After breakfast at Samovar Tea Lounge one morning, I climbed the hill, following the Peace Wall. Designed, created and installed by young artists, the Peace Wall is a colorful reminder of the best wishes for a community space, for all who venture within the Park.
The Koshland Community Park was built in 1973, on the site of a horrendous apartment fire that left 6 dead and many homeless. The neighborhood voted to create a park, and the Koshland Family, searching for a way to honor their father, stepped up to provide the funds.
However, like the neighborhood, the Park hasn't always been a place of respite and beauty: in the mid-80s, with the neighborhood sinking under intense poverty and all of poverty's trappings, the Park became every pimp/prostitute, drug pusher/addict, and runaway's front porch and bedroom. When it got so bad that Parks & Rec folks were threatened with knives and guns in broad daylight, it was time for a change.
With assistance from the Governor's mandate to study substance abuse, Neighborhoods In Transition was created to focused on places like Hayes Valley, looking for practical and compassionate ways to heal communities and create harmonious environments.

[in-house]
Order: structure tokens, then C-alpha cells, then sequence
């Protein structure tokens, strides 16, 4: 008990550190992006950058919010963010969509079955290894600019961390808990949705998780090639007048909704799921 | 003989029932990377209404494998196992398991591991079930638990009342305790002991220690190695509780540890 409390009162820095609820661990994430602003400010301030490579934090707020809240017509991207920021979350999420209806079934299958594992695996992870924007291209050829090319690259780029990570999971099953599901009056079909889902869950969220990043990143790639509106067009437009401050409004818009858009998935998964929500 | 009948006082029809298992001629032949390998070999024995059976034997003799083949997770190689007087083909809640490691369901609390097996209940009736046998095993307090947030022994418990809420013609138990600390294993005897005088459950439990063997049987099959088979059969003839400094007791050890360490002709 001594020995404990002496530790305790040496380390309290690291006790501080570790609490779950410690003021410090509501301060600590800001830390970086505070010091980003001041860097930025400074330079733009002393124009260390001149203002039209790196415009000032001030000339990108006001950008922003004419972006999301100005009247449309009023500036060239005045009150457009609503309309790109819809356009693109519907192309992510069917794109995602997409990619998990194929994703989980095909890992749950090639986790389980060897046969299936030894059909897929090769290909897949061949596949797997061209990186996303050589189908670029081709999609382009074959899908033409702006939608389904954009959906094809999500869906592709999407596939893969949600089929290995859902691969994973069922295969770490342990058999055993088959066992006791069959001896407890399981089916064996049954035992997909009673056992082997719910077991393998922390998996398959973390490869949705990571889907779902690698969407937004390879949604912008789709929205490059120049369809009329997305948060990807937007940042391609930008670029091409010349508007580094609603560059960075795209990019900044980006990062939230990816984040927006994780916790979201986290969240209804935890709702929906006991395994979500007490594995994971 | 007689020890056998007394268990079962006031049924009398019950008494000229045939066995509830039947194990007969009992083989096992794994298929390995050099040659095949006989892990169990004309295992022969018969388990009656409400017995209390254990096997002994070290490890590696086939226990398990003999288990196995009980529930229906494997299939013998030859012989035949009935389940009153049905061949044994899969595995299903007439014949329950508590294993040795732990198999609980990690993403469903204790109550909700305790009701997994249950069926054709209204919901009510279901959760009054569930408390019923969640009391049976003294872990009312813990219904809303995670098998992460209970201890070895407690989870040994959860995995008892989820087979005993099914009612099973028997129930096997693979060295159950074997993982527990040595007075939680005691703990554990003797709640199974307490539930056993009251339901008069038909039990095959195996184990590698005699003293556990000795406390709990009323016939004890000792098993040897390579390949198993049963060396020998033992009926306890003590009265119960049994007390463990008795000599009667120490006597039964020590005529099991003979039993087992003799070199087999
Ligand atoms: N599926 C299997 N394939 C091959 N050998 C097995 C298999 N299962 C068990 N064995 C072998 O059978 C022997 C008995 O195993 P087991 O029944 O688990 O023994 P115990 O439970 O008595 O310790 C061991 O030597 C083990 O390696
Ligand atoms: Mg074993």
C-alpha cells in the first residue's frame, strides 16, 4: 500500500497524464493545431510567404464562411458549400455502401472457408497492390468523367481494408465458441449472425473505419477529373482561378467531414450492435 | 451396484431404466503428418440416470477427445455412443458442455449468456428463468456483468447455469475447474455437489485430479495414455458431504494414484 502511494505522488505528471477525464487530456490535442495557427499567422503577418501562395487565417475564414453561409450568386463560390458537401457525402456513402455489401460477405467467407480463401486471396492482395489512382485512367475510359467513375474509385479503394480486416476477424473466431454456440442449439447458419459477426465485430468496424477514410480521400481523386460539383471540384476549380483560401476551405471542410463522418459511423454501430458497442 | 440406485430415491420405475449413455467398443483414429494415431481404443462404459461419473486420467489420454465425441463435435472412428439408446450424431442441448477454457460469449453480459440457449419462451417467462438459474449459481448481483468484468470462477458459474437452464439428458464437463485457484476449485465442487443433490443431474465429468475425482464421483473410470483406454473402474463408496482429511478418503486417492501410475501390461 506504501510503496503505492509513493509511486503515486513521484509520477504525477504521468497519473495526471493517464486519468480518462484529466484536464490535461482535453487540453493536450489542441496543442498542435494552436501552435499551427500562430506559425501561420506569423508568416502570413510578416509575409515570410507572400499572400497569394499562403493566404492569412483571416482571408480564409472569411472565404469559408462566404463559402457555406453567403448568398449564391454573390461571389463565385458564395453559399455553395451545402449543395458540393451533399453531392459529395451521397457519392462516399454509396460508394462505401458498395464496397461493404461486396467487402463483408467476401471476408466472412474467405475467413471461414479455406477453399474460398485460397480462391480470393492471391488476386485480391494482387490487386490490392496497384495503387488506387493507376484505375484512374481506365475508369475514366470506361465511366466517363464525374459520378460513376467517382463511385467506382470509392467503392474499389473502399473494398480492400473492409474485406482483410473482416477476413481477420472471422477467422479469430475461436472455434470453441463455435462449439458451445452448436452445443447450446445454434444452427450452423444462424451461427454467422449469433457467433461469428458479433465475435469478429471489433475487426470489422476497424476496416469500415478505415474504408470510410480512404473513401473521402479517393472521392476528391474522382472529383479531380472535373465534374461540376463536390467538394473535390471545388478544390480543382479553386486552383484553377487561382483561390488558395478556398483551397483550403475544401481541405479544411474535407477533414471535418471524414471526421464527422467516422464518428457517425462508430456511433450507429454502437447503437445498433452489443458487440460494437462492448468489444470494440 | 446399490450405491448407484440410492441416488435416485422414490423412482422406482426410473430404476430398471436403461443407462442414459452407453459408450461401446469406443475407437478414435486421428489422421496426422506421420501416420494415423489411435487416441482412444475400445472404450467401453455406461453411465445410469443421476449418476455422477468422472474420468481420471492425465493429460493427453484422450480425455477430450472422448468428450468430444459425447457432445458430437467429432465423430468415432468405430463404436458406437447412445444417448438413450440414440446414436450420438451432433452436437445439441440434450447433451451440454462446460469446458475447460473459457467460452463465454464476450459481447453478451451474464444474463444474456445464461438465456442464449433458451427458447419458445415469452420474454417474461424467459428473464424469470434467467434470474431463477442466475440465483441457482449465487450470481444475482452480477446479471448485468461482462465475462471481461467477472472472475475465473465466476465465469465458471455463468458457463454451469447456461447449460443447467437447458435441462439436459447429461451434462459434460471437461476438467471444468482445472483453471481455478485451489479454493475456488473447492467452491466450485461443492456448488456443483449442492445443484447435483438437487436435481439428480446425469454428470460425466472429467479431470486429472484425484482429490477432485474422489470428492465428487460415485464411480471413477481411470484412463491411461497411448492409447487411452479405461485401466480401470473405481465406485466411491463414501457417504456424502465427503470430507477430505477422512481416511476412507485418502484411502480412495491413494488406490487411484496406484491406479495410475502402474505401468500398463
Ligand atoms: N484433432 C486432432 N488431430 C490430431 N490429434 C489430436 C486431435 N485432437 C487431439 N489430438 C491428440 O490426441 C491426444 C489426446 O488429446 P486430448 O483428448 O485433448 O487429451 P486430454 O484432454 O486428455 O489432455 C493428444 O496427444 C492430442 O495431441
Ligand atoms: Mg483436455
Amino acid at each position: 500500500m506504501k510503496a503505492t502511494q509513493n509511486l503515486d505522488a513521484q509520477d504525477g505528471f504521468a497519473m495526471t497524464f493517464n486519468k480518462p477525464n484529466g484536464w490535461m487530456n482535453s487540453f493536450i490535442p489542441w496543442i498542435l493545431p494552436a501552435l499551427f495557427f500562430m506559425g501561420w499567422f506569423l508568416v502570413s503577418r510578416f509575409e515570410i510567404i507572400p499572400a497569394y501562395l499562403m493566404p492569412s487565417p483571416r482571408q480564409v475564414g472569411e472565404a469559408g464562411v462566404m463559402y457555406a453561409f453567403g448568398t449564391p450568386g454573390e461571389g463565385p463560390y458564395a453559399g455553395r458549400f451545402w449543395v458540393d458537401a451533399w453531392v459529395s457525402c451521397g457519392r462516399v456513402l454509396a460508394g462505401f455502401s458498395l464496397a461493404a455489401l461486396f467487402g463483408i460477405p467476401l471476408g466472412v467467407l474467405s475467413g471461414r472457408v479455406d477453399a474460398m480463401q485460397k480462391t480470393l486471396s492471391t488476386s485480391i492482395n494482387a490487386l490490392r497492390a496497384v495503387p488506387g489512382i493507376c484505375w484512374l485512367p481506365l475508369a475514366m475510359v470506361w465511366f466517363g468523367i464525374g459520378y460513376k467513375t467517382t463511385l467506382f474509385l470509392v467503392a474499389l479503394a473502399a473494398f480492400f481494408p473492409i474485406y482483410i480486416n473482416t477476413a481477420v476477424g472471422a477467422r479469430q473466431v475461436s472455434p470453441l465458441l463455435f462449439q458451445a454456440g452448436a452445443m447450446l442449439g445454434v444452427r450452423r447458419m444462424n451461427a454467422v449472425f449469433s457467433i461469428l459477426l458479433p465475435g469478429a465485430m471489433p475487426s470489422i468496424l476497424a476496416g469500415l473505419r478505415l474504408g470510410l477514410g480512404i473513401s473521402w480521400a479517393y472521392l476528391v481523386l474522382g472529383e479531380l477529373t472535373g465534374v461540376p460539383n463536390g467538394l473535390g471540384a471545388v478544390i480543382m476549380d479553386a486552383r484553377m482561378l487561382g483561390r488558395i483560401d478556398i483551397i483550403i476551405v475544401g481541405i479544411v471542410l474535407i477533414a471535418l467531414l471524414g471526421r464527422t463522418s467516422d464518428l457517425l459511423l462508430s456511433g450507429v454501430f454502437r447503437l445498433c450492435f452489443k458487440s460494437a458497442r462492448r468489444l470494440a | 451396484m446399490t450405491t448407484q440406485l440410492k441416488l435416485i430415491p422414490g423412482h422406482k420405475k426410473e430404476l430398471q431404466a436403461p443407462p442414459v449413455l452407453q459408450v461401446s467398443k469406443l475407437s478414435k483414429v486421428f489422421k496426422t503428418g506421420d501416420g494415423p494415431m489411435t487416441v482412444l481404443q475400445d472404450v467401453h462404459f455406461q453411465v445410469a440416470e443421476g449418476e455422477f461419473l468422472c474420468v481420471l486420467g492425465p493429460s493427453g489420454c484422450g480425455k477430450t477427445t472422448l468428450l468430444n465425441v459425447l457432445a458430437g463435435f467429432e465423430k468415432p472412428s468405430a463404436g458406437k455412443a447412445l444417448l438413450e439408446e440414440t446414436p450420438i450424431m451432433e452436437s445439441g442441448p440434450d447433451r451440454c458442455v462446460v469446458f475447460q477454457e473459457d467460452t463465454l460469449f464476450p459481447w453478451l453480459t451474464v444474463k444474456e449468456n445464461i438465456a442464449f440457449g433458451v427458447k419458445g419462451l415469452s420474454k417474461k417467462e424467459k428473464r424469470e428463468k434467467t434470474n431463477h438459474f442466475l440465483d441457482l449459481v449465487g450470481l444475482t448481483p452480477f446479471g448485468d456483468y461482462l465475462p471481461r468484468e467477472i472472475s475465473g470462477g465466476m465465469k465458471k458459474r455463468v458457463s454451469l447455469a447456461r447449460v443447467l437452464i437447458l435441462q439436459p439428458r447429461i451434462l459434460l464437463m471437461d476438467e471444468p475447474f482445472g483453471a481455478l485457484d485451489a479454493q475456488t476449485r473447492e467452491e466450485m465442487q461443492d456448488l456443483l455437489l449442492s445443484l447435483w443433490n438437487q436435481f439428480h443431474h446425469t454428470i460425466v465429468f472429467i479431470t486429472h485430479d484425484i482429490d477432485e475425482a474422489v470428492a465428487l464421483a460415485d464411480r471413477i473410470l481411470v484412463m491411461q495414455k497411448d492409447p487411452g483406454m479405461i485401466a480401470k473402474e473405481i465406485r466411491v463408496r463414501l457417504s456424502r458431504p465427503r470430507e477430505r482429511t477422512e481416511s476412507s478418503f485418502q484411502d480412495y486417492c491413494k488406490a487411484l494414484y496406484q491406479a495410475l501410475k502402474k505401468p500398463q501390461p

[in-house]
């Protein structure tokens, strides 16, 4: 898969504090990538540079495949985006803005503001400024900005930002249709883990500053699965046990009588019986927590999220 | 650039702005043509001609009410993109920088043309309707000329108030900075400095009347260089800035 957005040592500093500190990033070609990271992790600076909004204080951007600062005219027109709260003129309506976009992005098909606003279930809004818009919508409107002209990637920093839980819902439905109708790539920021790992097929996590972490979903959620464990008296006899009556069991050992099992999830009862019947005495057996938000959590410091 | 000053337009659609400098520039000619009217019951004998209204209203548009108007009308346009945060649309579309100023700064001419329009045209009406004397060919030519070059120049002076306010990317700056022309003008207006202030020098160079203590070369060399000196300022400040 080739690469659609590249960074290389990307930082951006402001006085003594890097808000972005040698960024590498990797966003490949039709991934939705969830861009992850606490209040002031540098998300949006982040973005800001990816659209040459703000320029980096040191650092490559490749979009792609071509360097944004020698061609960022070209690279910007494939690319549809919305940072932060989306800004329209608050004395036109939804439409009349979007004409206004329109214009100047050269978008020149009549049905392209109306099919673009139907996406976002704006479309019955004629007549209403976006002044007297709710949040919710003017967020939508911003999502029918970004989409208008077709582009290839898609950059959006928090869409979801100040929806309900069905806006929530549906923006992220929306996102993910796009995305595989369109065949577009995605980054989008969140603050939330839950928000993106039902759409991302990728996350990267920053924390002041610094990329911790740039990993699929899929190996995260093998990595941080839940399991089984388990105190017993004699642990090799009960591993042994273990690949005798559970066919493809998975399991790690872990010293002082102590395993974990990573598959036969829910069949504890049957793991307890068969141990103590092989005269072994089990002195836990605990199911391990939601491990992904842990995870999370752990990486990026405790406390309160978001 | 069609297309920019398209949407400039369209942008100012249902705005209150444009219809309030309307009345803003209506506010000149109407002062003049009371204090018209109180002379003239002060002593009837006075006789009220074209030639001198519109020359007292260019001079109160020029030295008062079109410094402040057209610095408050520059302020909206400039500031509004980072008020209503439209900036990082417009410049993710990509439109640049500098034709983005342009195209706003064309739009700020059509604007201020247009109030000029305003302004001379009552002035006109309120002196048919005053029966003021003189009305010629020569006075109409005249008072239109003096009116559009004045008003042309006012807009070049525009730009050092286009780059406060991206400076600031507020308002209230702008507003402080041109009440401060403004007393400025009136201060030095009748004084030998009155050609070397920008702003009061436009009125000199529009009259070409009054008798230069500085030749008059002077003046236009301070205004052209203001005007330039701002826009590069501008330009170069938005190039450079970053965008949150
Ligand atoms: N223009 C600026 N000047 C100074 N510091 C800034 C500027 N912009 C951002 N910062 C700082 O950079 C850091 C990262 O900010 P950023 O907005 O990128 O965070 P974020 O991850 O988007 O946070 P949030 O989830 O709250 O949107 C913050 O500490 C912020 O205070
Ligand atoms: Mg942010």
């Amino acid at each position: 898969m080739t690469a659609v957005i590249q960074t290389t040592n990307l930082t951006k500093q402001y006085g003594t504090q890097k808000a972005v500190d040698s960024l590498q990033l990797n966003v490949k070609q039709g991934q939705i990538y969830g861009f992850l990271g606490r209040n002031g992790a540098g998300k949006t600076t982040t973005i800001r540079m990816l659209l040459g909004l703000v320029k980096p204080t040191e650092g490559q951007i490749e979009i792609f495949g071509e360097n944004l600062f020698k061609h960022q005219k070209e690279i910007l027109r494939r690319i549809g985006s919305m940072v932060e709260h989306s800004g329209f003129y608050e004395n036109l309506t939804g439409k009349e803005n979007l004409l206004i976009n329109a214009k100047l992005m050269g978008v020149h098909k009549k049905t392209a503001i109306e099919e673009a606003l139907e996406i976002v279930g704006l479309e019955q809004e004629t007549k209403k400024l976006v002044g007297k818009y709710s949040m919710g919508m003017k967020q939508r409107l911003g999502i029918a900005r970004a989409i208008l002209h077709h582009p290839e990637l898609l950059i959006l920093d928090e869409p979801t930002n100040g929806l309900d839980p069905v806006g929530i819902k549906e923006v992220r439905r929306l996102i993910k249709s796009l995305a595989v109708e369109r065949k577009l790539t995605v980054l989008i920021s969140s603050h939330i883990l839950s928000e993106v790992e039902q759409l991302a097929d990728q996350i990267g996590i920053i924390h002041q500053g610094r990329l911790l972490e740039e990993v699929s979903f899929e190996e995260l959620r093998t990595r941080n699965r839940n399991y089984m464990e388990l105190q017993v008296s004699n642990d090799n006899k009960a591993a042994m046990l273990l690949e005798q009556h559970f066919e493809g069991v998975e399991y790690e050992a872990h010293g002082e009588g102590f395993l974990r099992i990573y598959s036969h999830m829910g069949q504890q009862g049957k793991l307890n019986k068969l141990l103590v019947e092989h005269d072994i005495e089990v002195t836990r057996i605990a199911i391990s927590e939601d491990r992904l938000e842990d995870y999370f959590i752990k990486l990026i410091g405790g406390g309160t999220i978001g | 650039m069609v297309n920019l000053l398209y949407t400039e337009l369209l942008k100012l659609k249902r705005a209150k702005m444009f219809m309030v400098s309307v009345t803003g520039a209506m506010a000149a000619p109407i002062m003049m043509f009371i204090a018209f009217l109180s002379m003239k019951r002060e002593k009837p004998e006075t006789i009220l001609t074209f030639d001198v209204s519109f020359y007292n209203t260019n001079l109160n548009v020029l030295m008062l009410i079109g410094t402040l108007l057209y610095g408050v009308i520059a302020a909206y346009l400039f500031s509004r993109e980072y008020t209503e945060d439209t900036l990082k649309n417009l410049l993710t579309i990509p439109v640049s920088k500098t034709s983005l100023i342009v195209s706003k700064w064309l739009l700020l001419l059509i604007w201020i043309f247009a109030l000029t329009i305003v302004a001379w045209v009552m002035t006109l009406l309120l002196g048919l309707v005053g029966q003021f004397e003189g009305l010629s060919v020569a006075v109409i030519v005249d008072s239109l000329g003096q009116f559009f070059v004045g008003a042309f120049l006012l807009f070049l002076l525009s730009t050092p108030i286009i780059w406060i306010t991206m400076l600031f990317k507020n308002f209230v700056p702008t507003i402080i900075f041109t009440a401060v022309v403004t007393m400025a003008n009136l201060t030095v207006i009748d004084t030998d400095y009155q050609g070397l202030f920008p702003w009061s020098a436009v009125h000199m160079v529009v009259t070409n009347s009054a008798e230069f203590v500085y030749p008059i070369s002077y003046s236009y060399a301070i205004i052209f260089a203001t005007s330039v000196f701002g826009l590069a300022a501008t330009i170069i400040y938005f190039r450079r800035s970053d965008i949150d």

In 2008, renamed Community Grows, the endeavor brought together churches, schools, residents, merchants and grass-roots neighborhood organizations to brainstorm, plan and raise essential funds.
In particular, Community Grows created the Community Learning Garden, a tidy, terraced vegetable and flower garden with an outdoor teaching area and hands-on activities, as well as the Western Addition Peace Wall at the corner of Page and Buchanan streets.
The newly spiffed up playground and half basket ball court are visible from Buchanan Street, and most of the park is now wheelchair accessible. The day I visited, a brilliant windy morning in May, I had the Park to myself. It was clean, well laid-out and inviting. As I sat facing the City, the wind thrashed through the grasses opposite me and the sun heated my back.
At least I thought I was alone...I heard a gate latch click, and then the gate close...below me on the path an small elderly man in worn clothes, carrying a bundle, stepped into the sun. Like so many really old people who are still out and about, he seemed ancient and mythic. He slowly made his way down the path to the Page Street entrance and didn't notice me.
An urban garden monk emerging from his hut, going on his way to collect morning alms in exchange for a sutra?
A street person with all of his possessions on his back, wending his way down to Samovar's back door for a day old scone and a cup of Ocean of Wisdom tea?
All of this and more.
Like me, a visitor on this amazing planet, stepping into the day.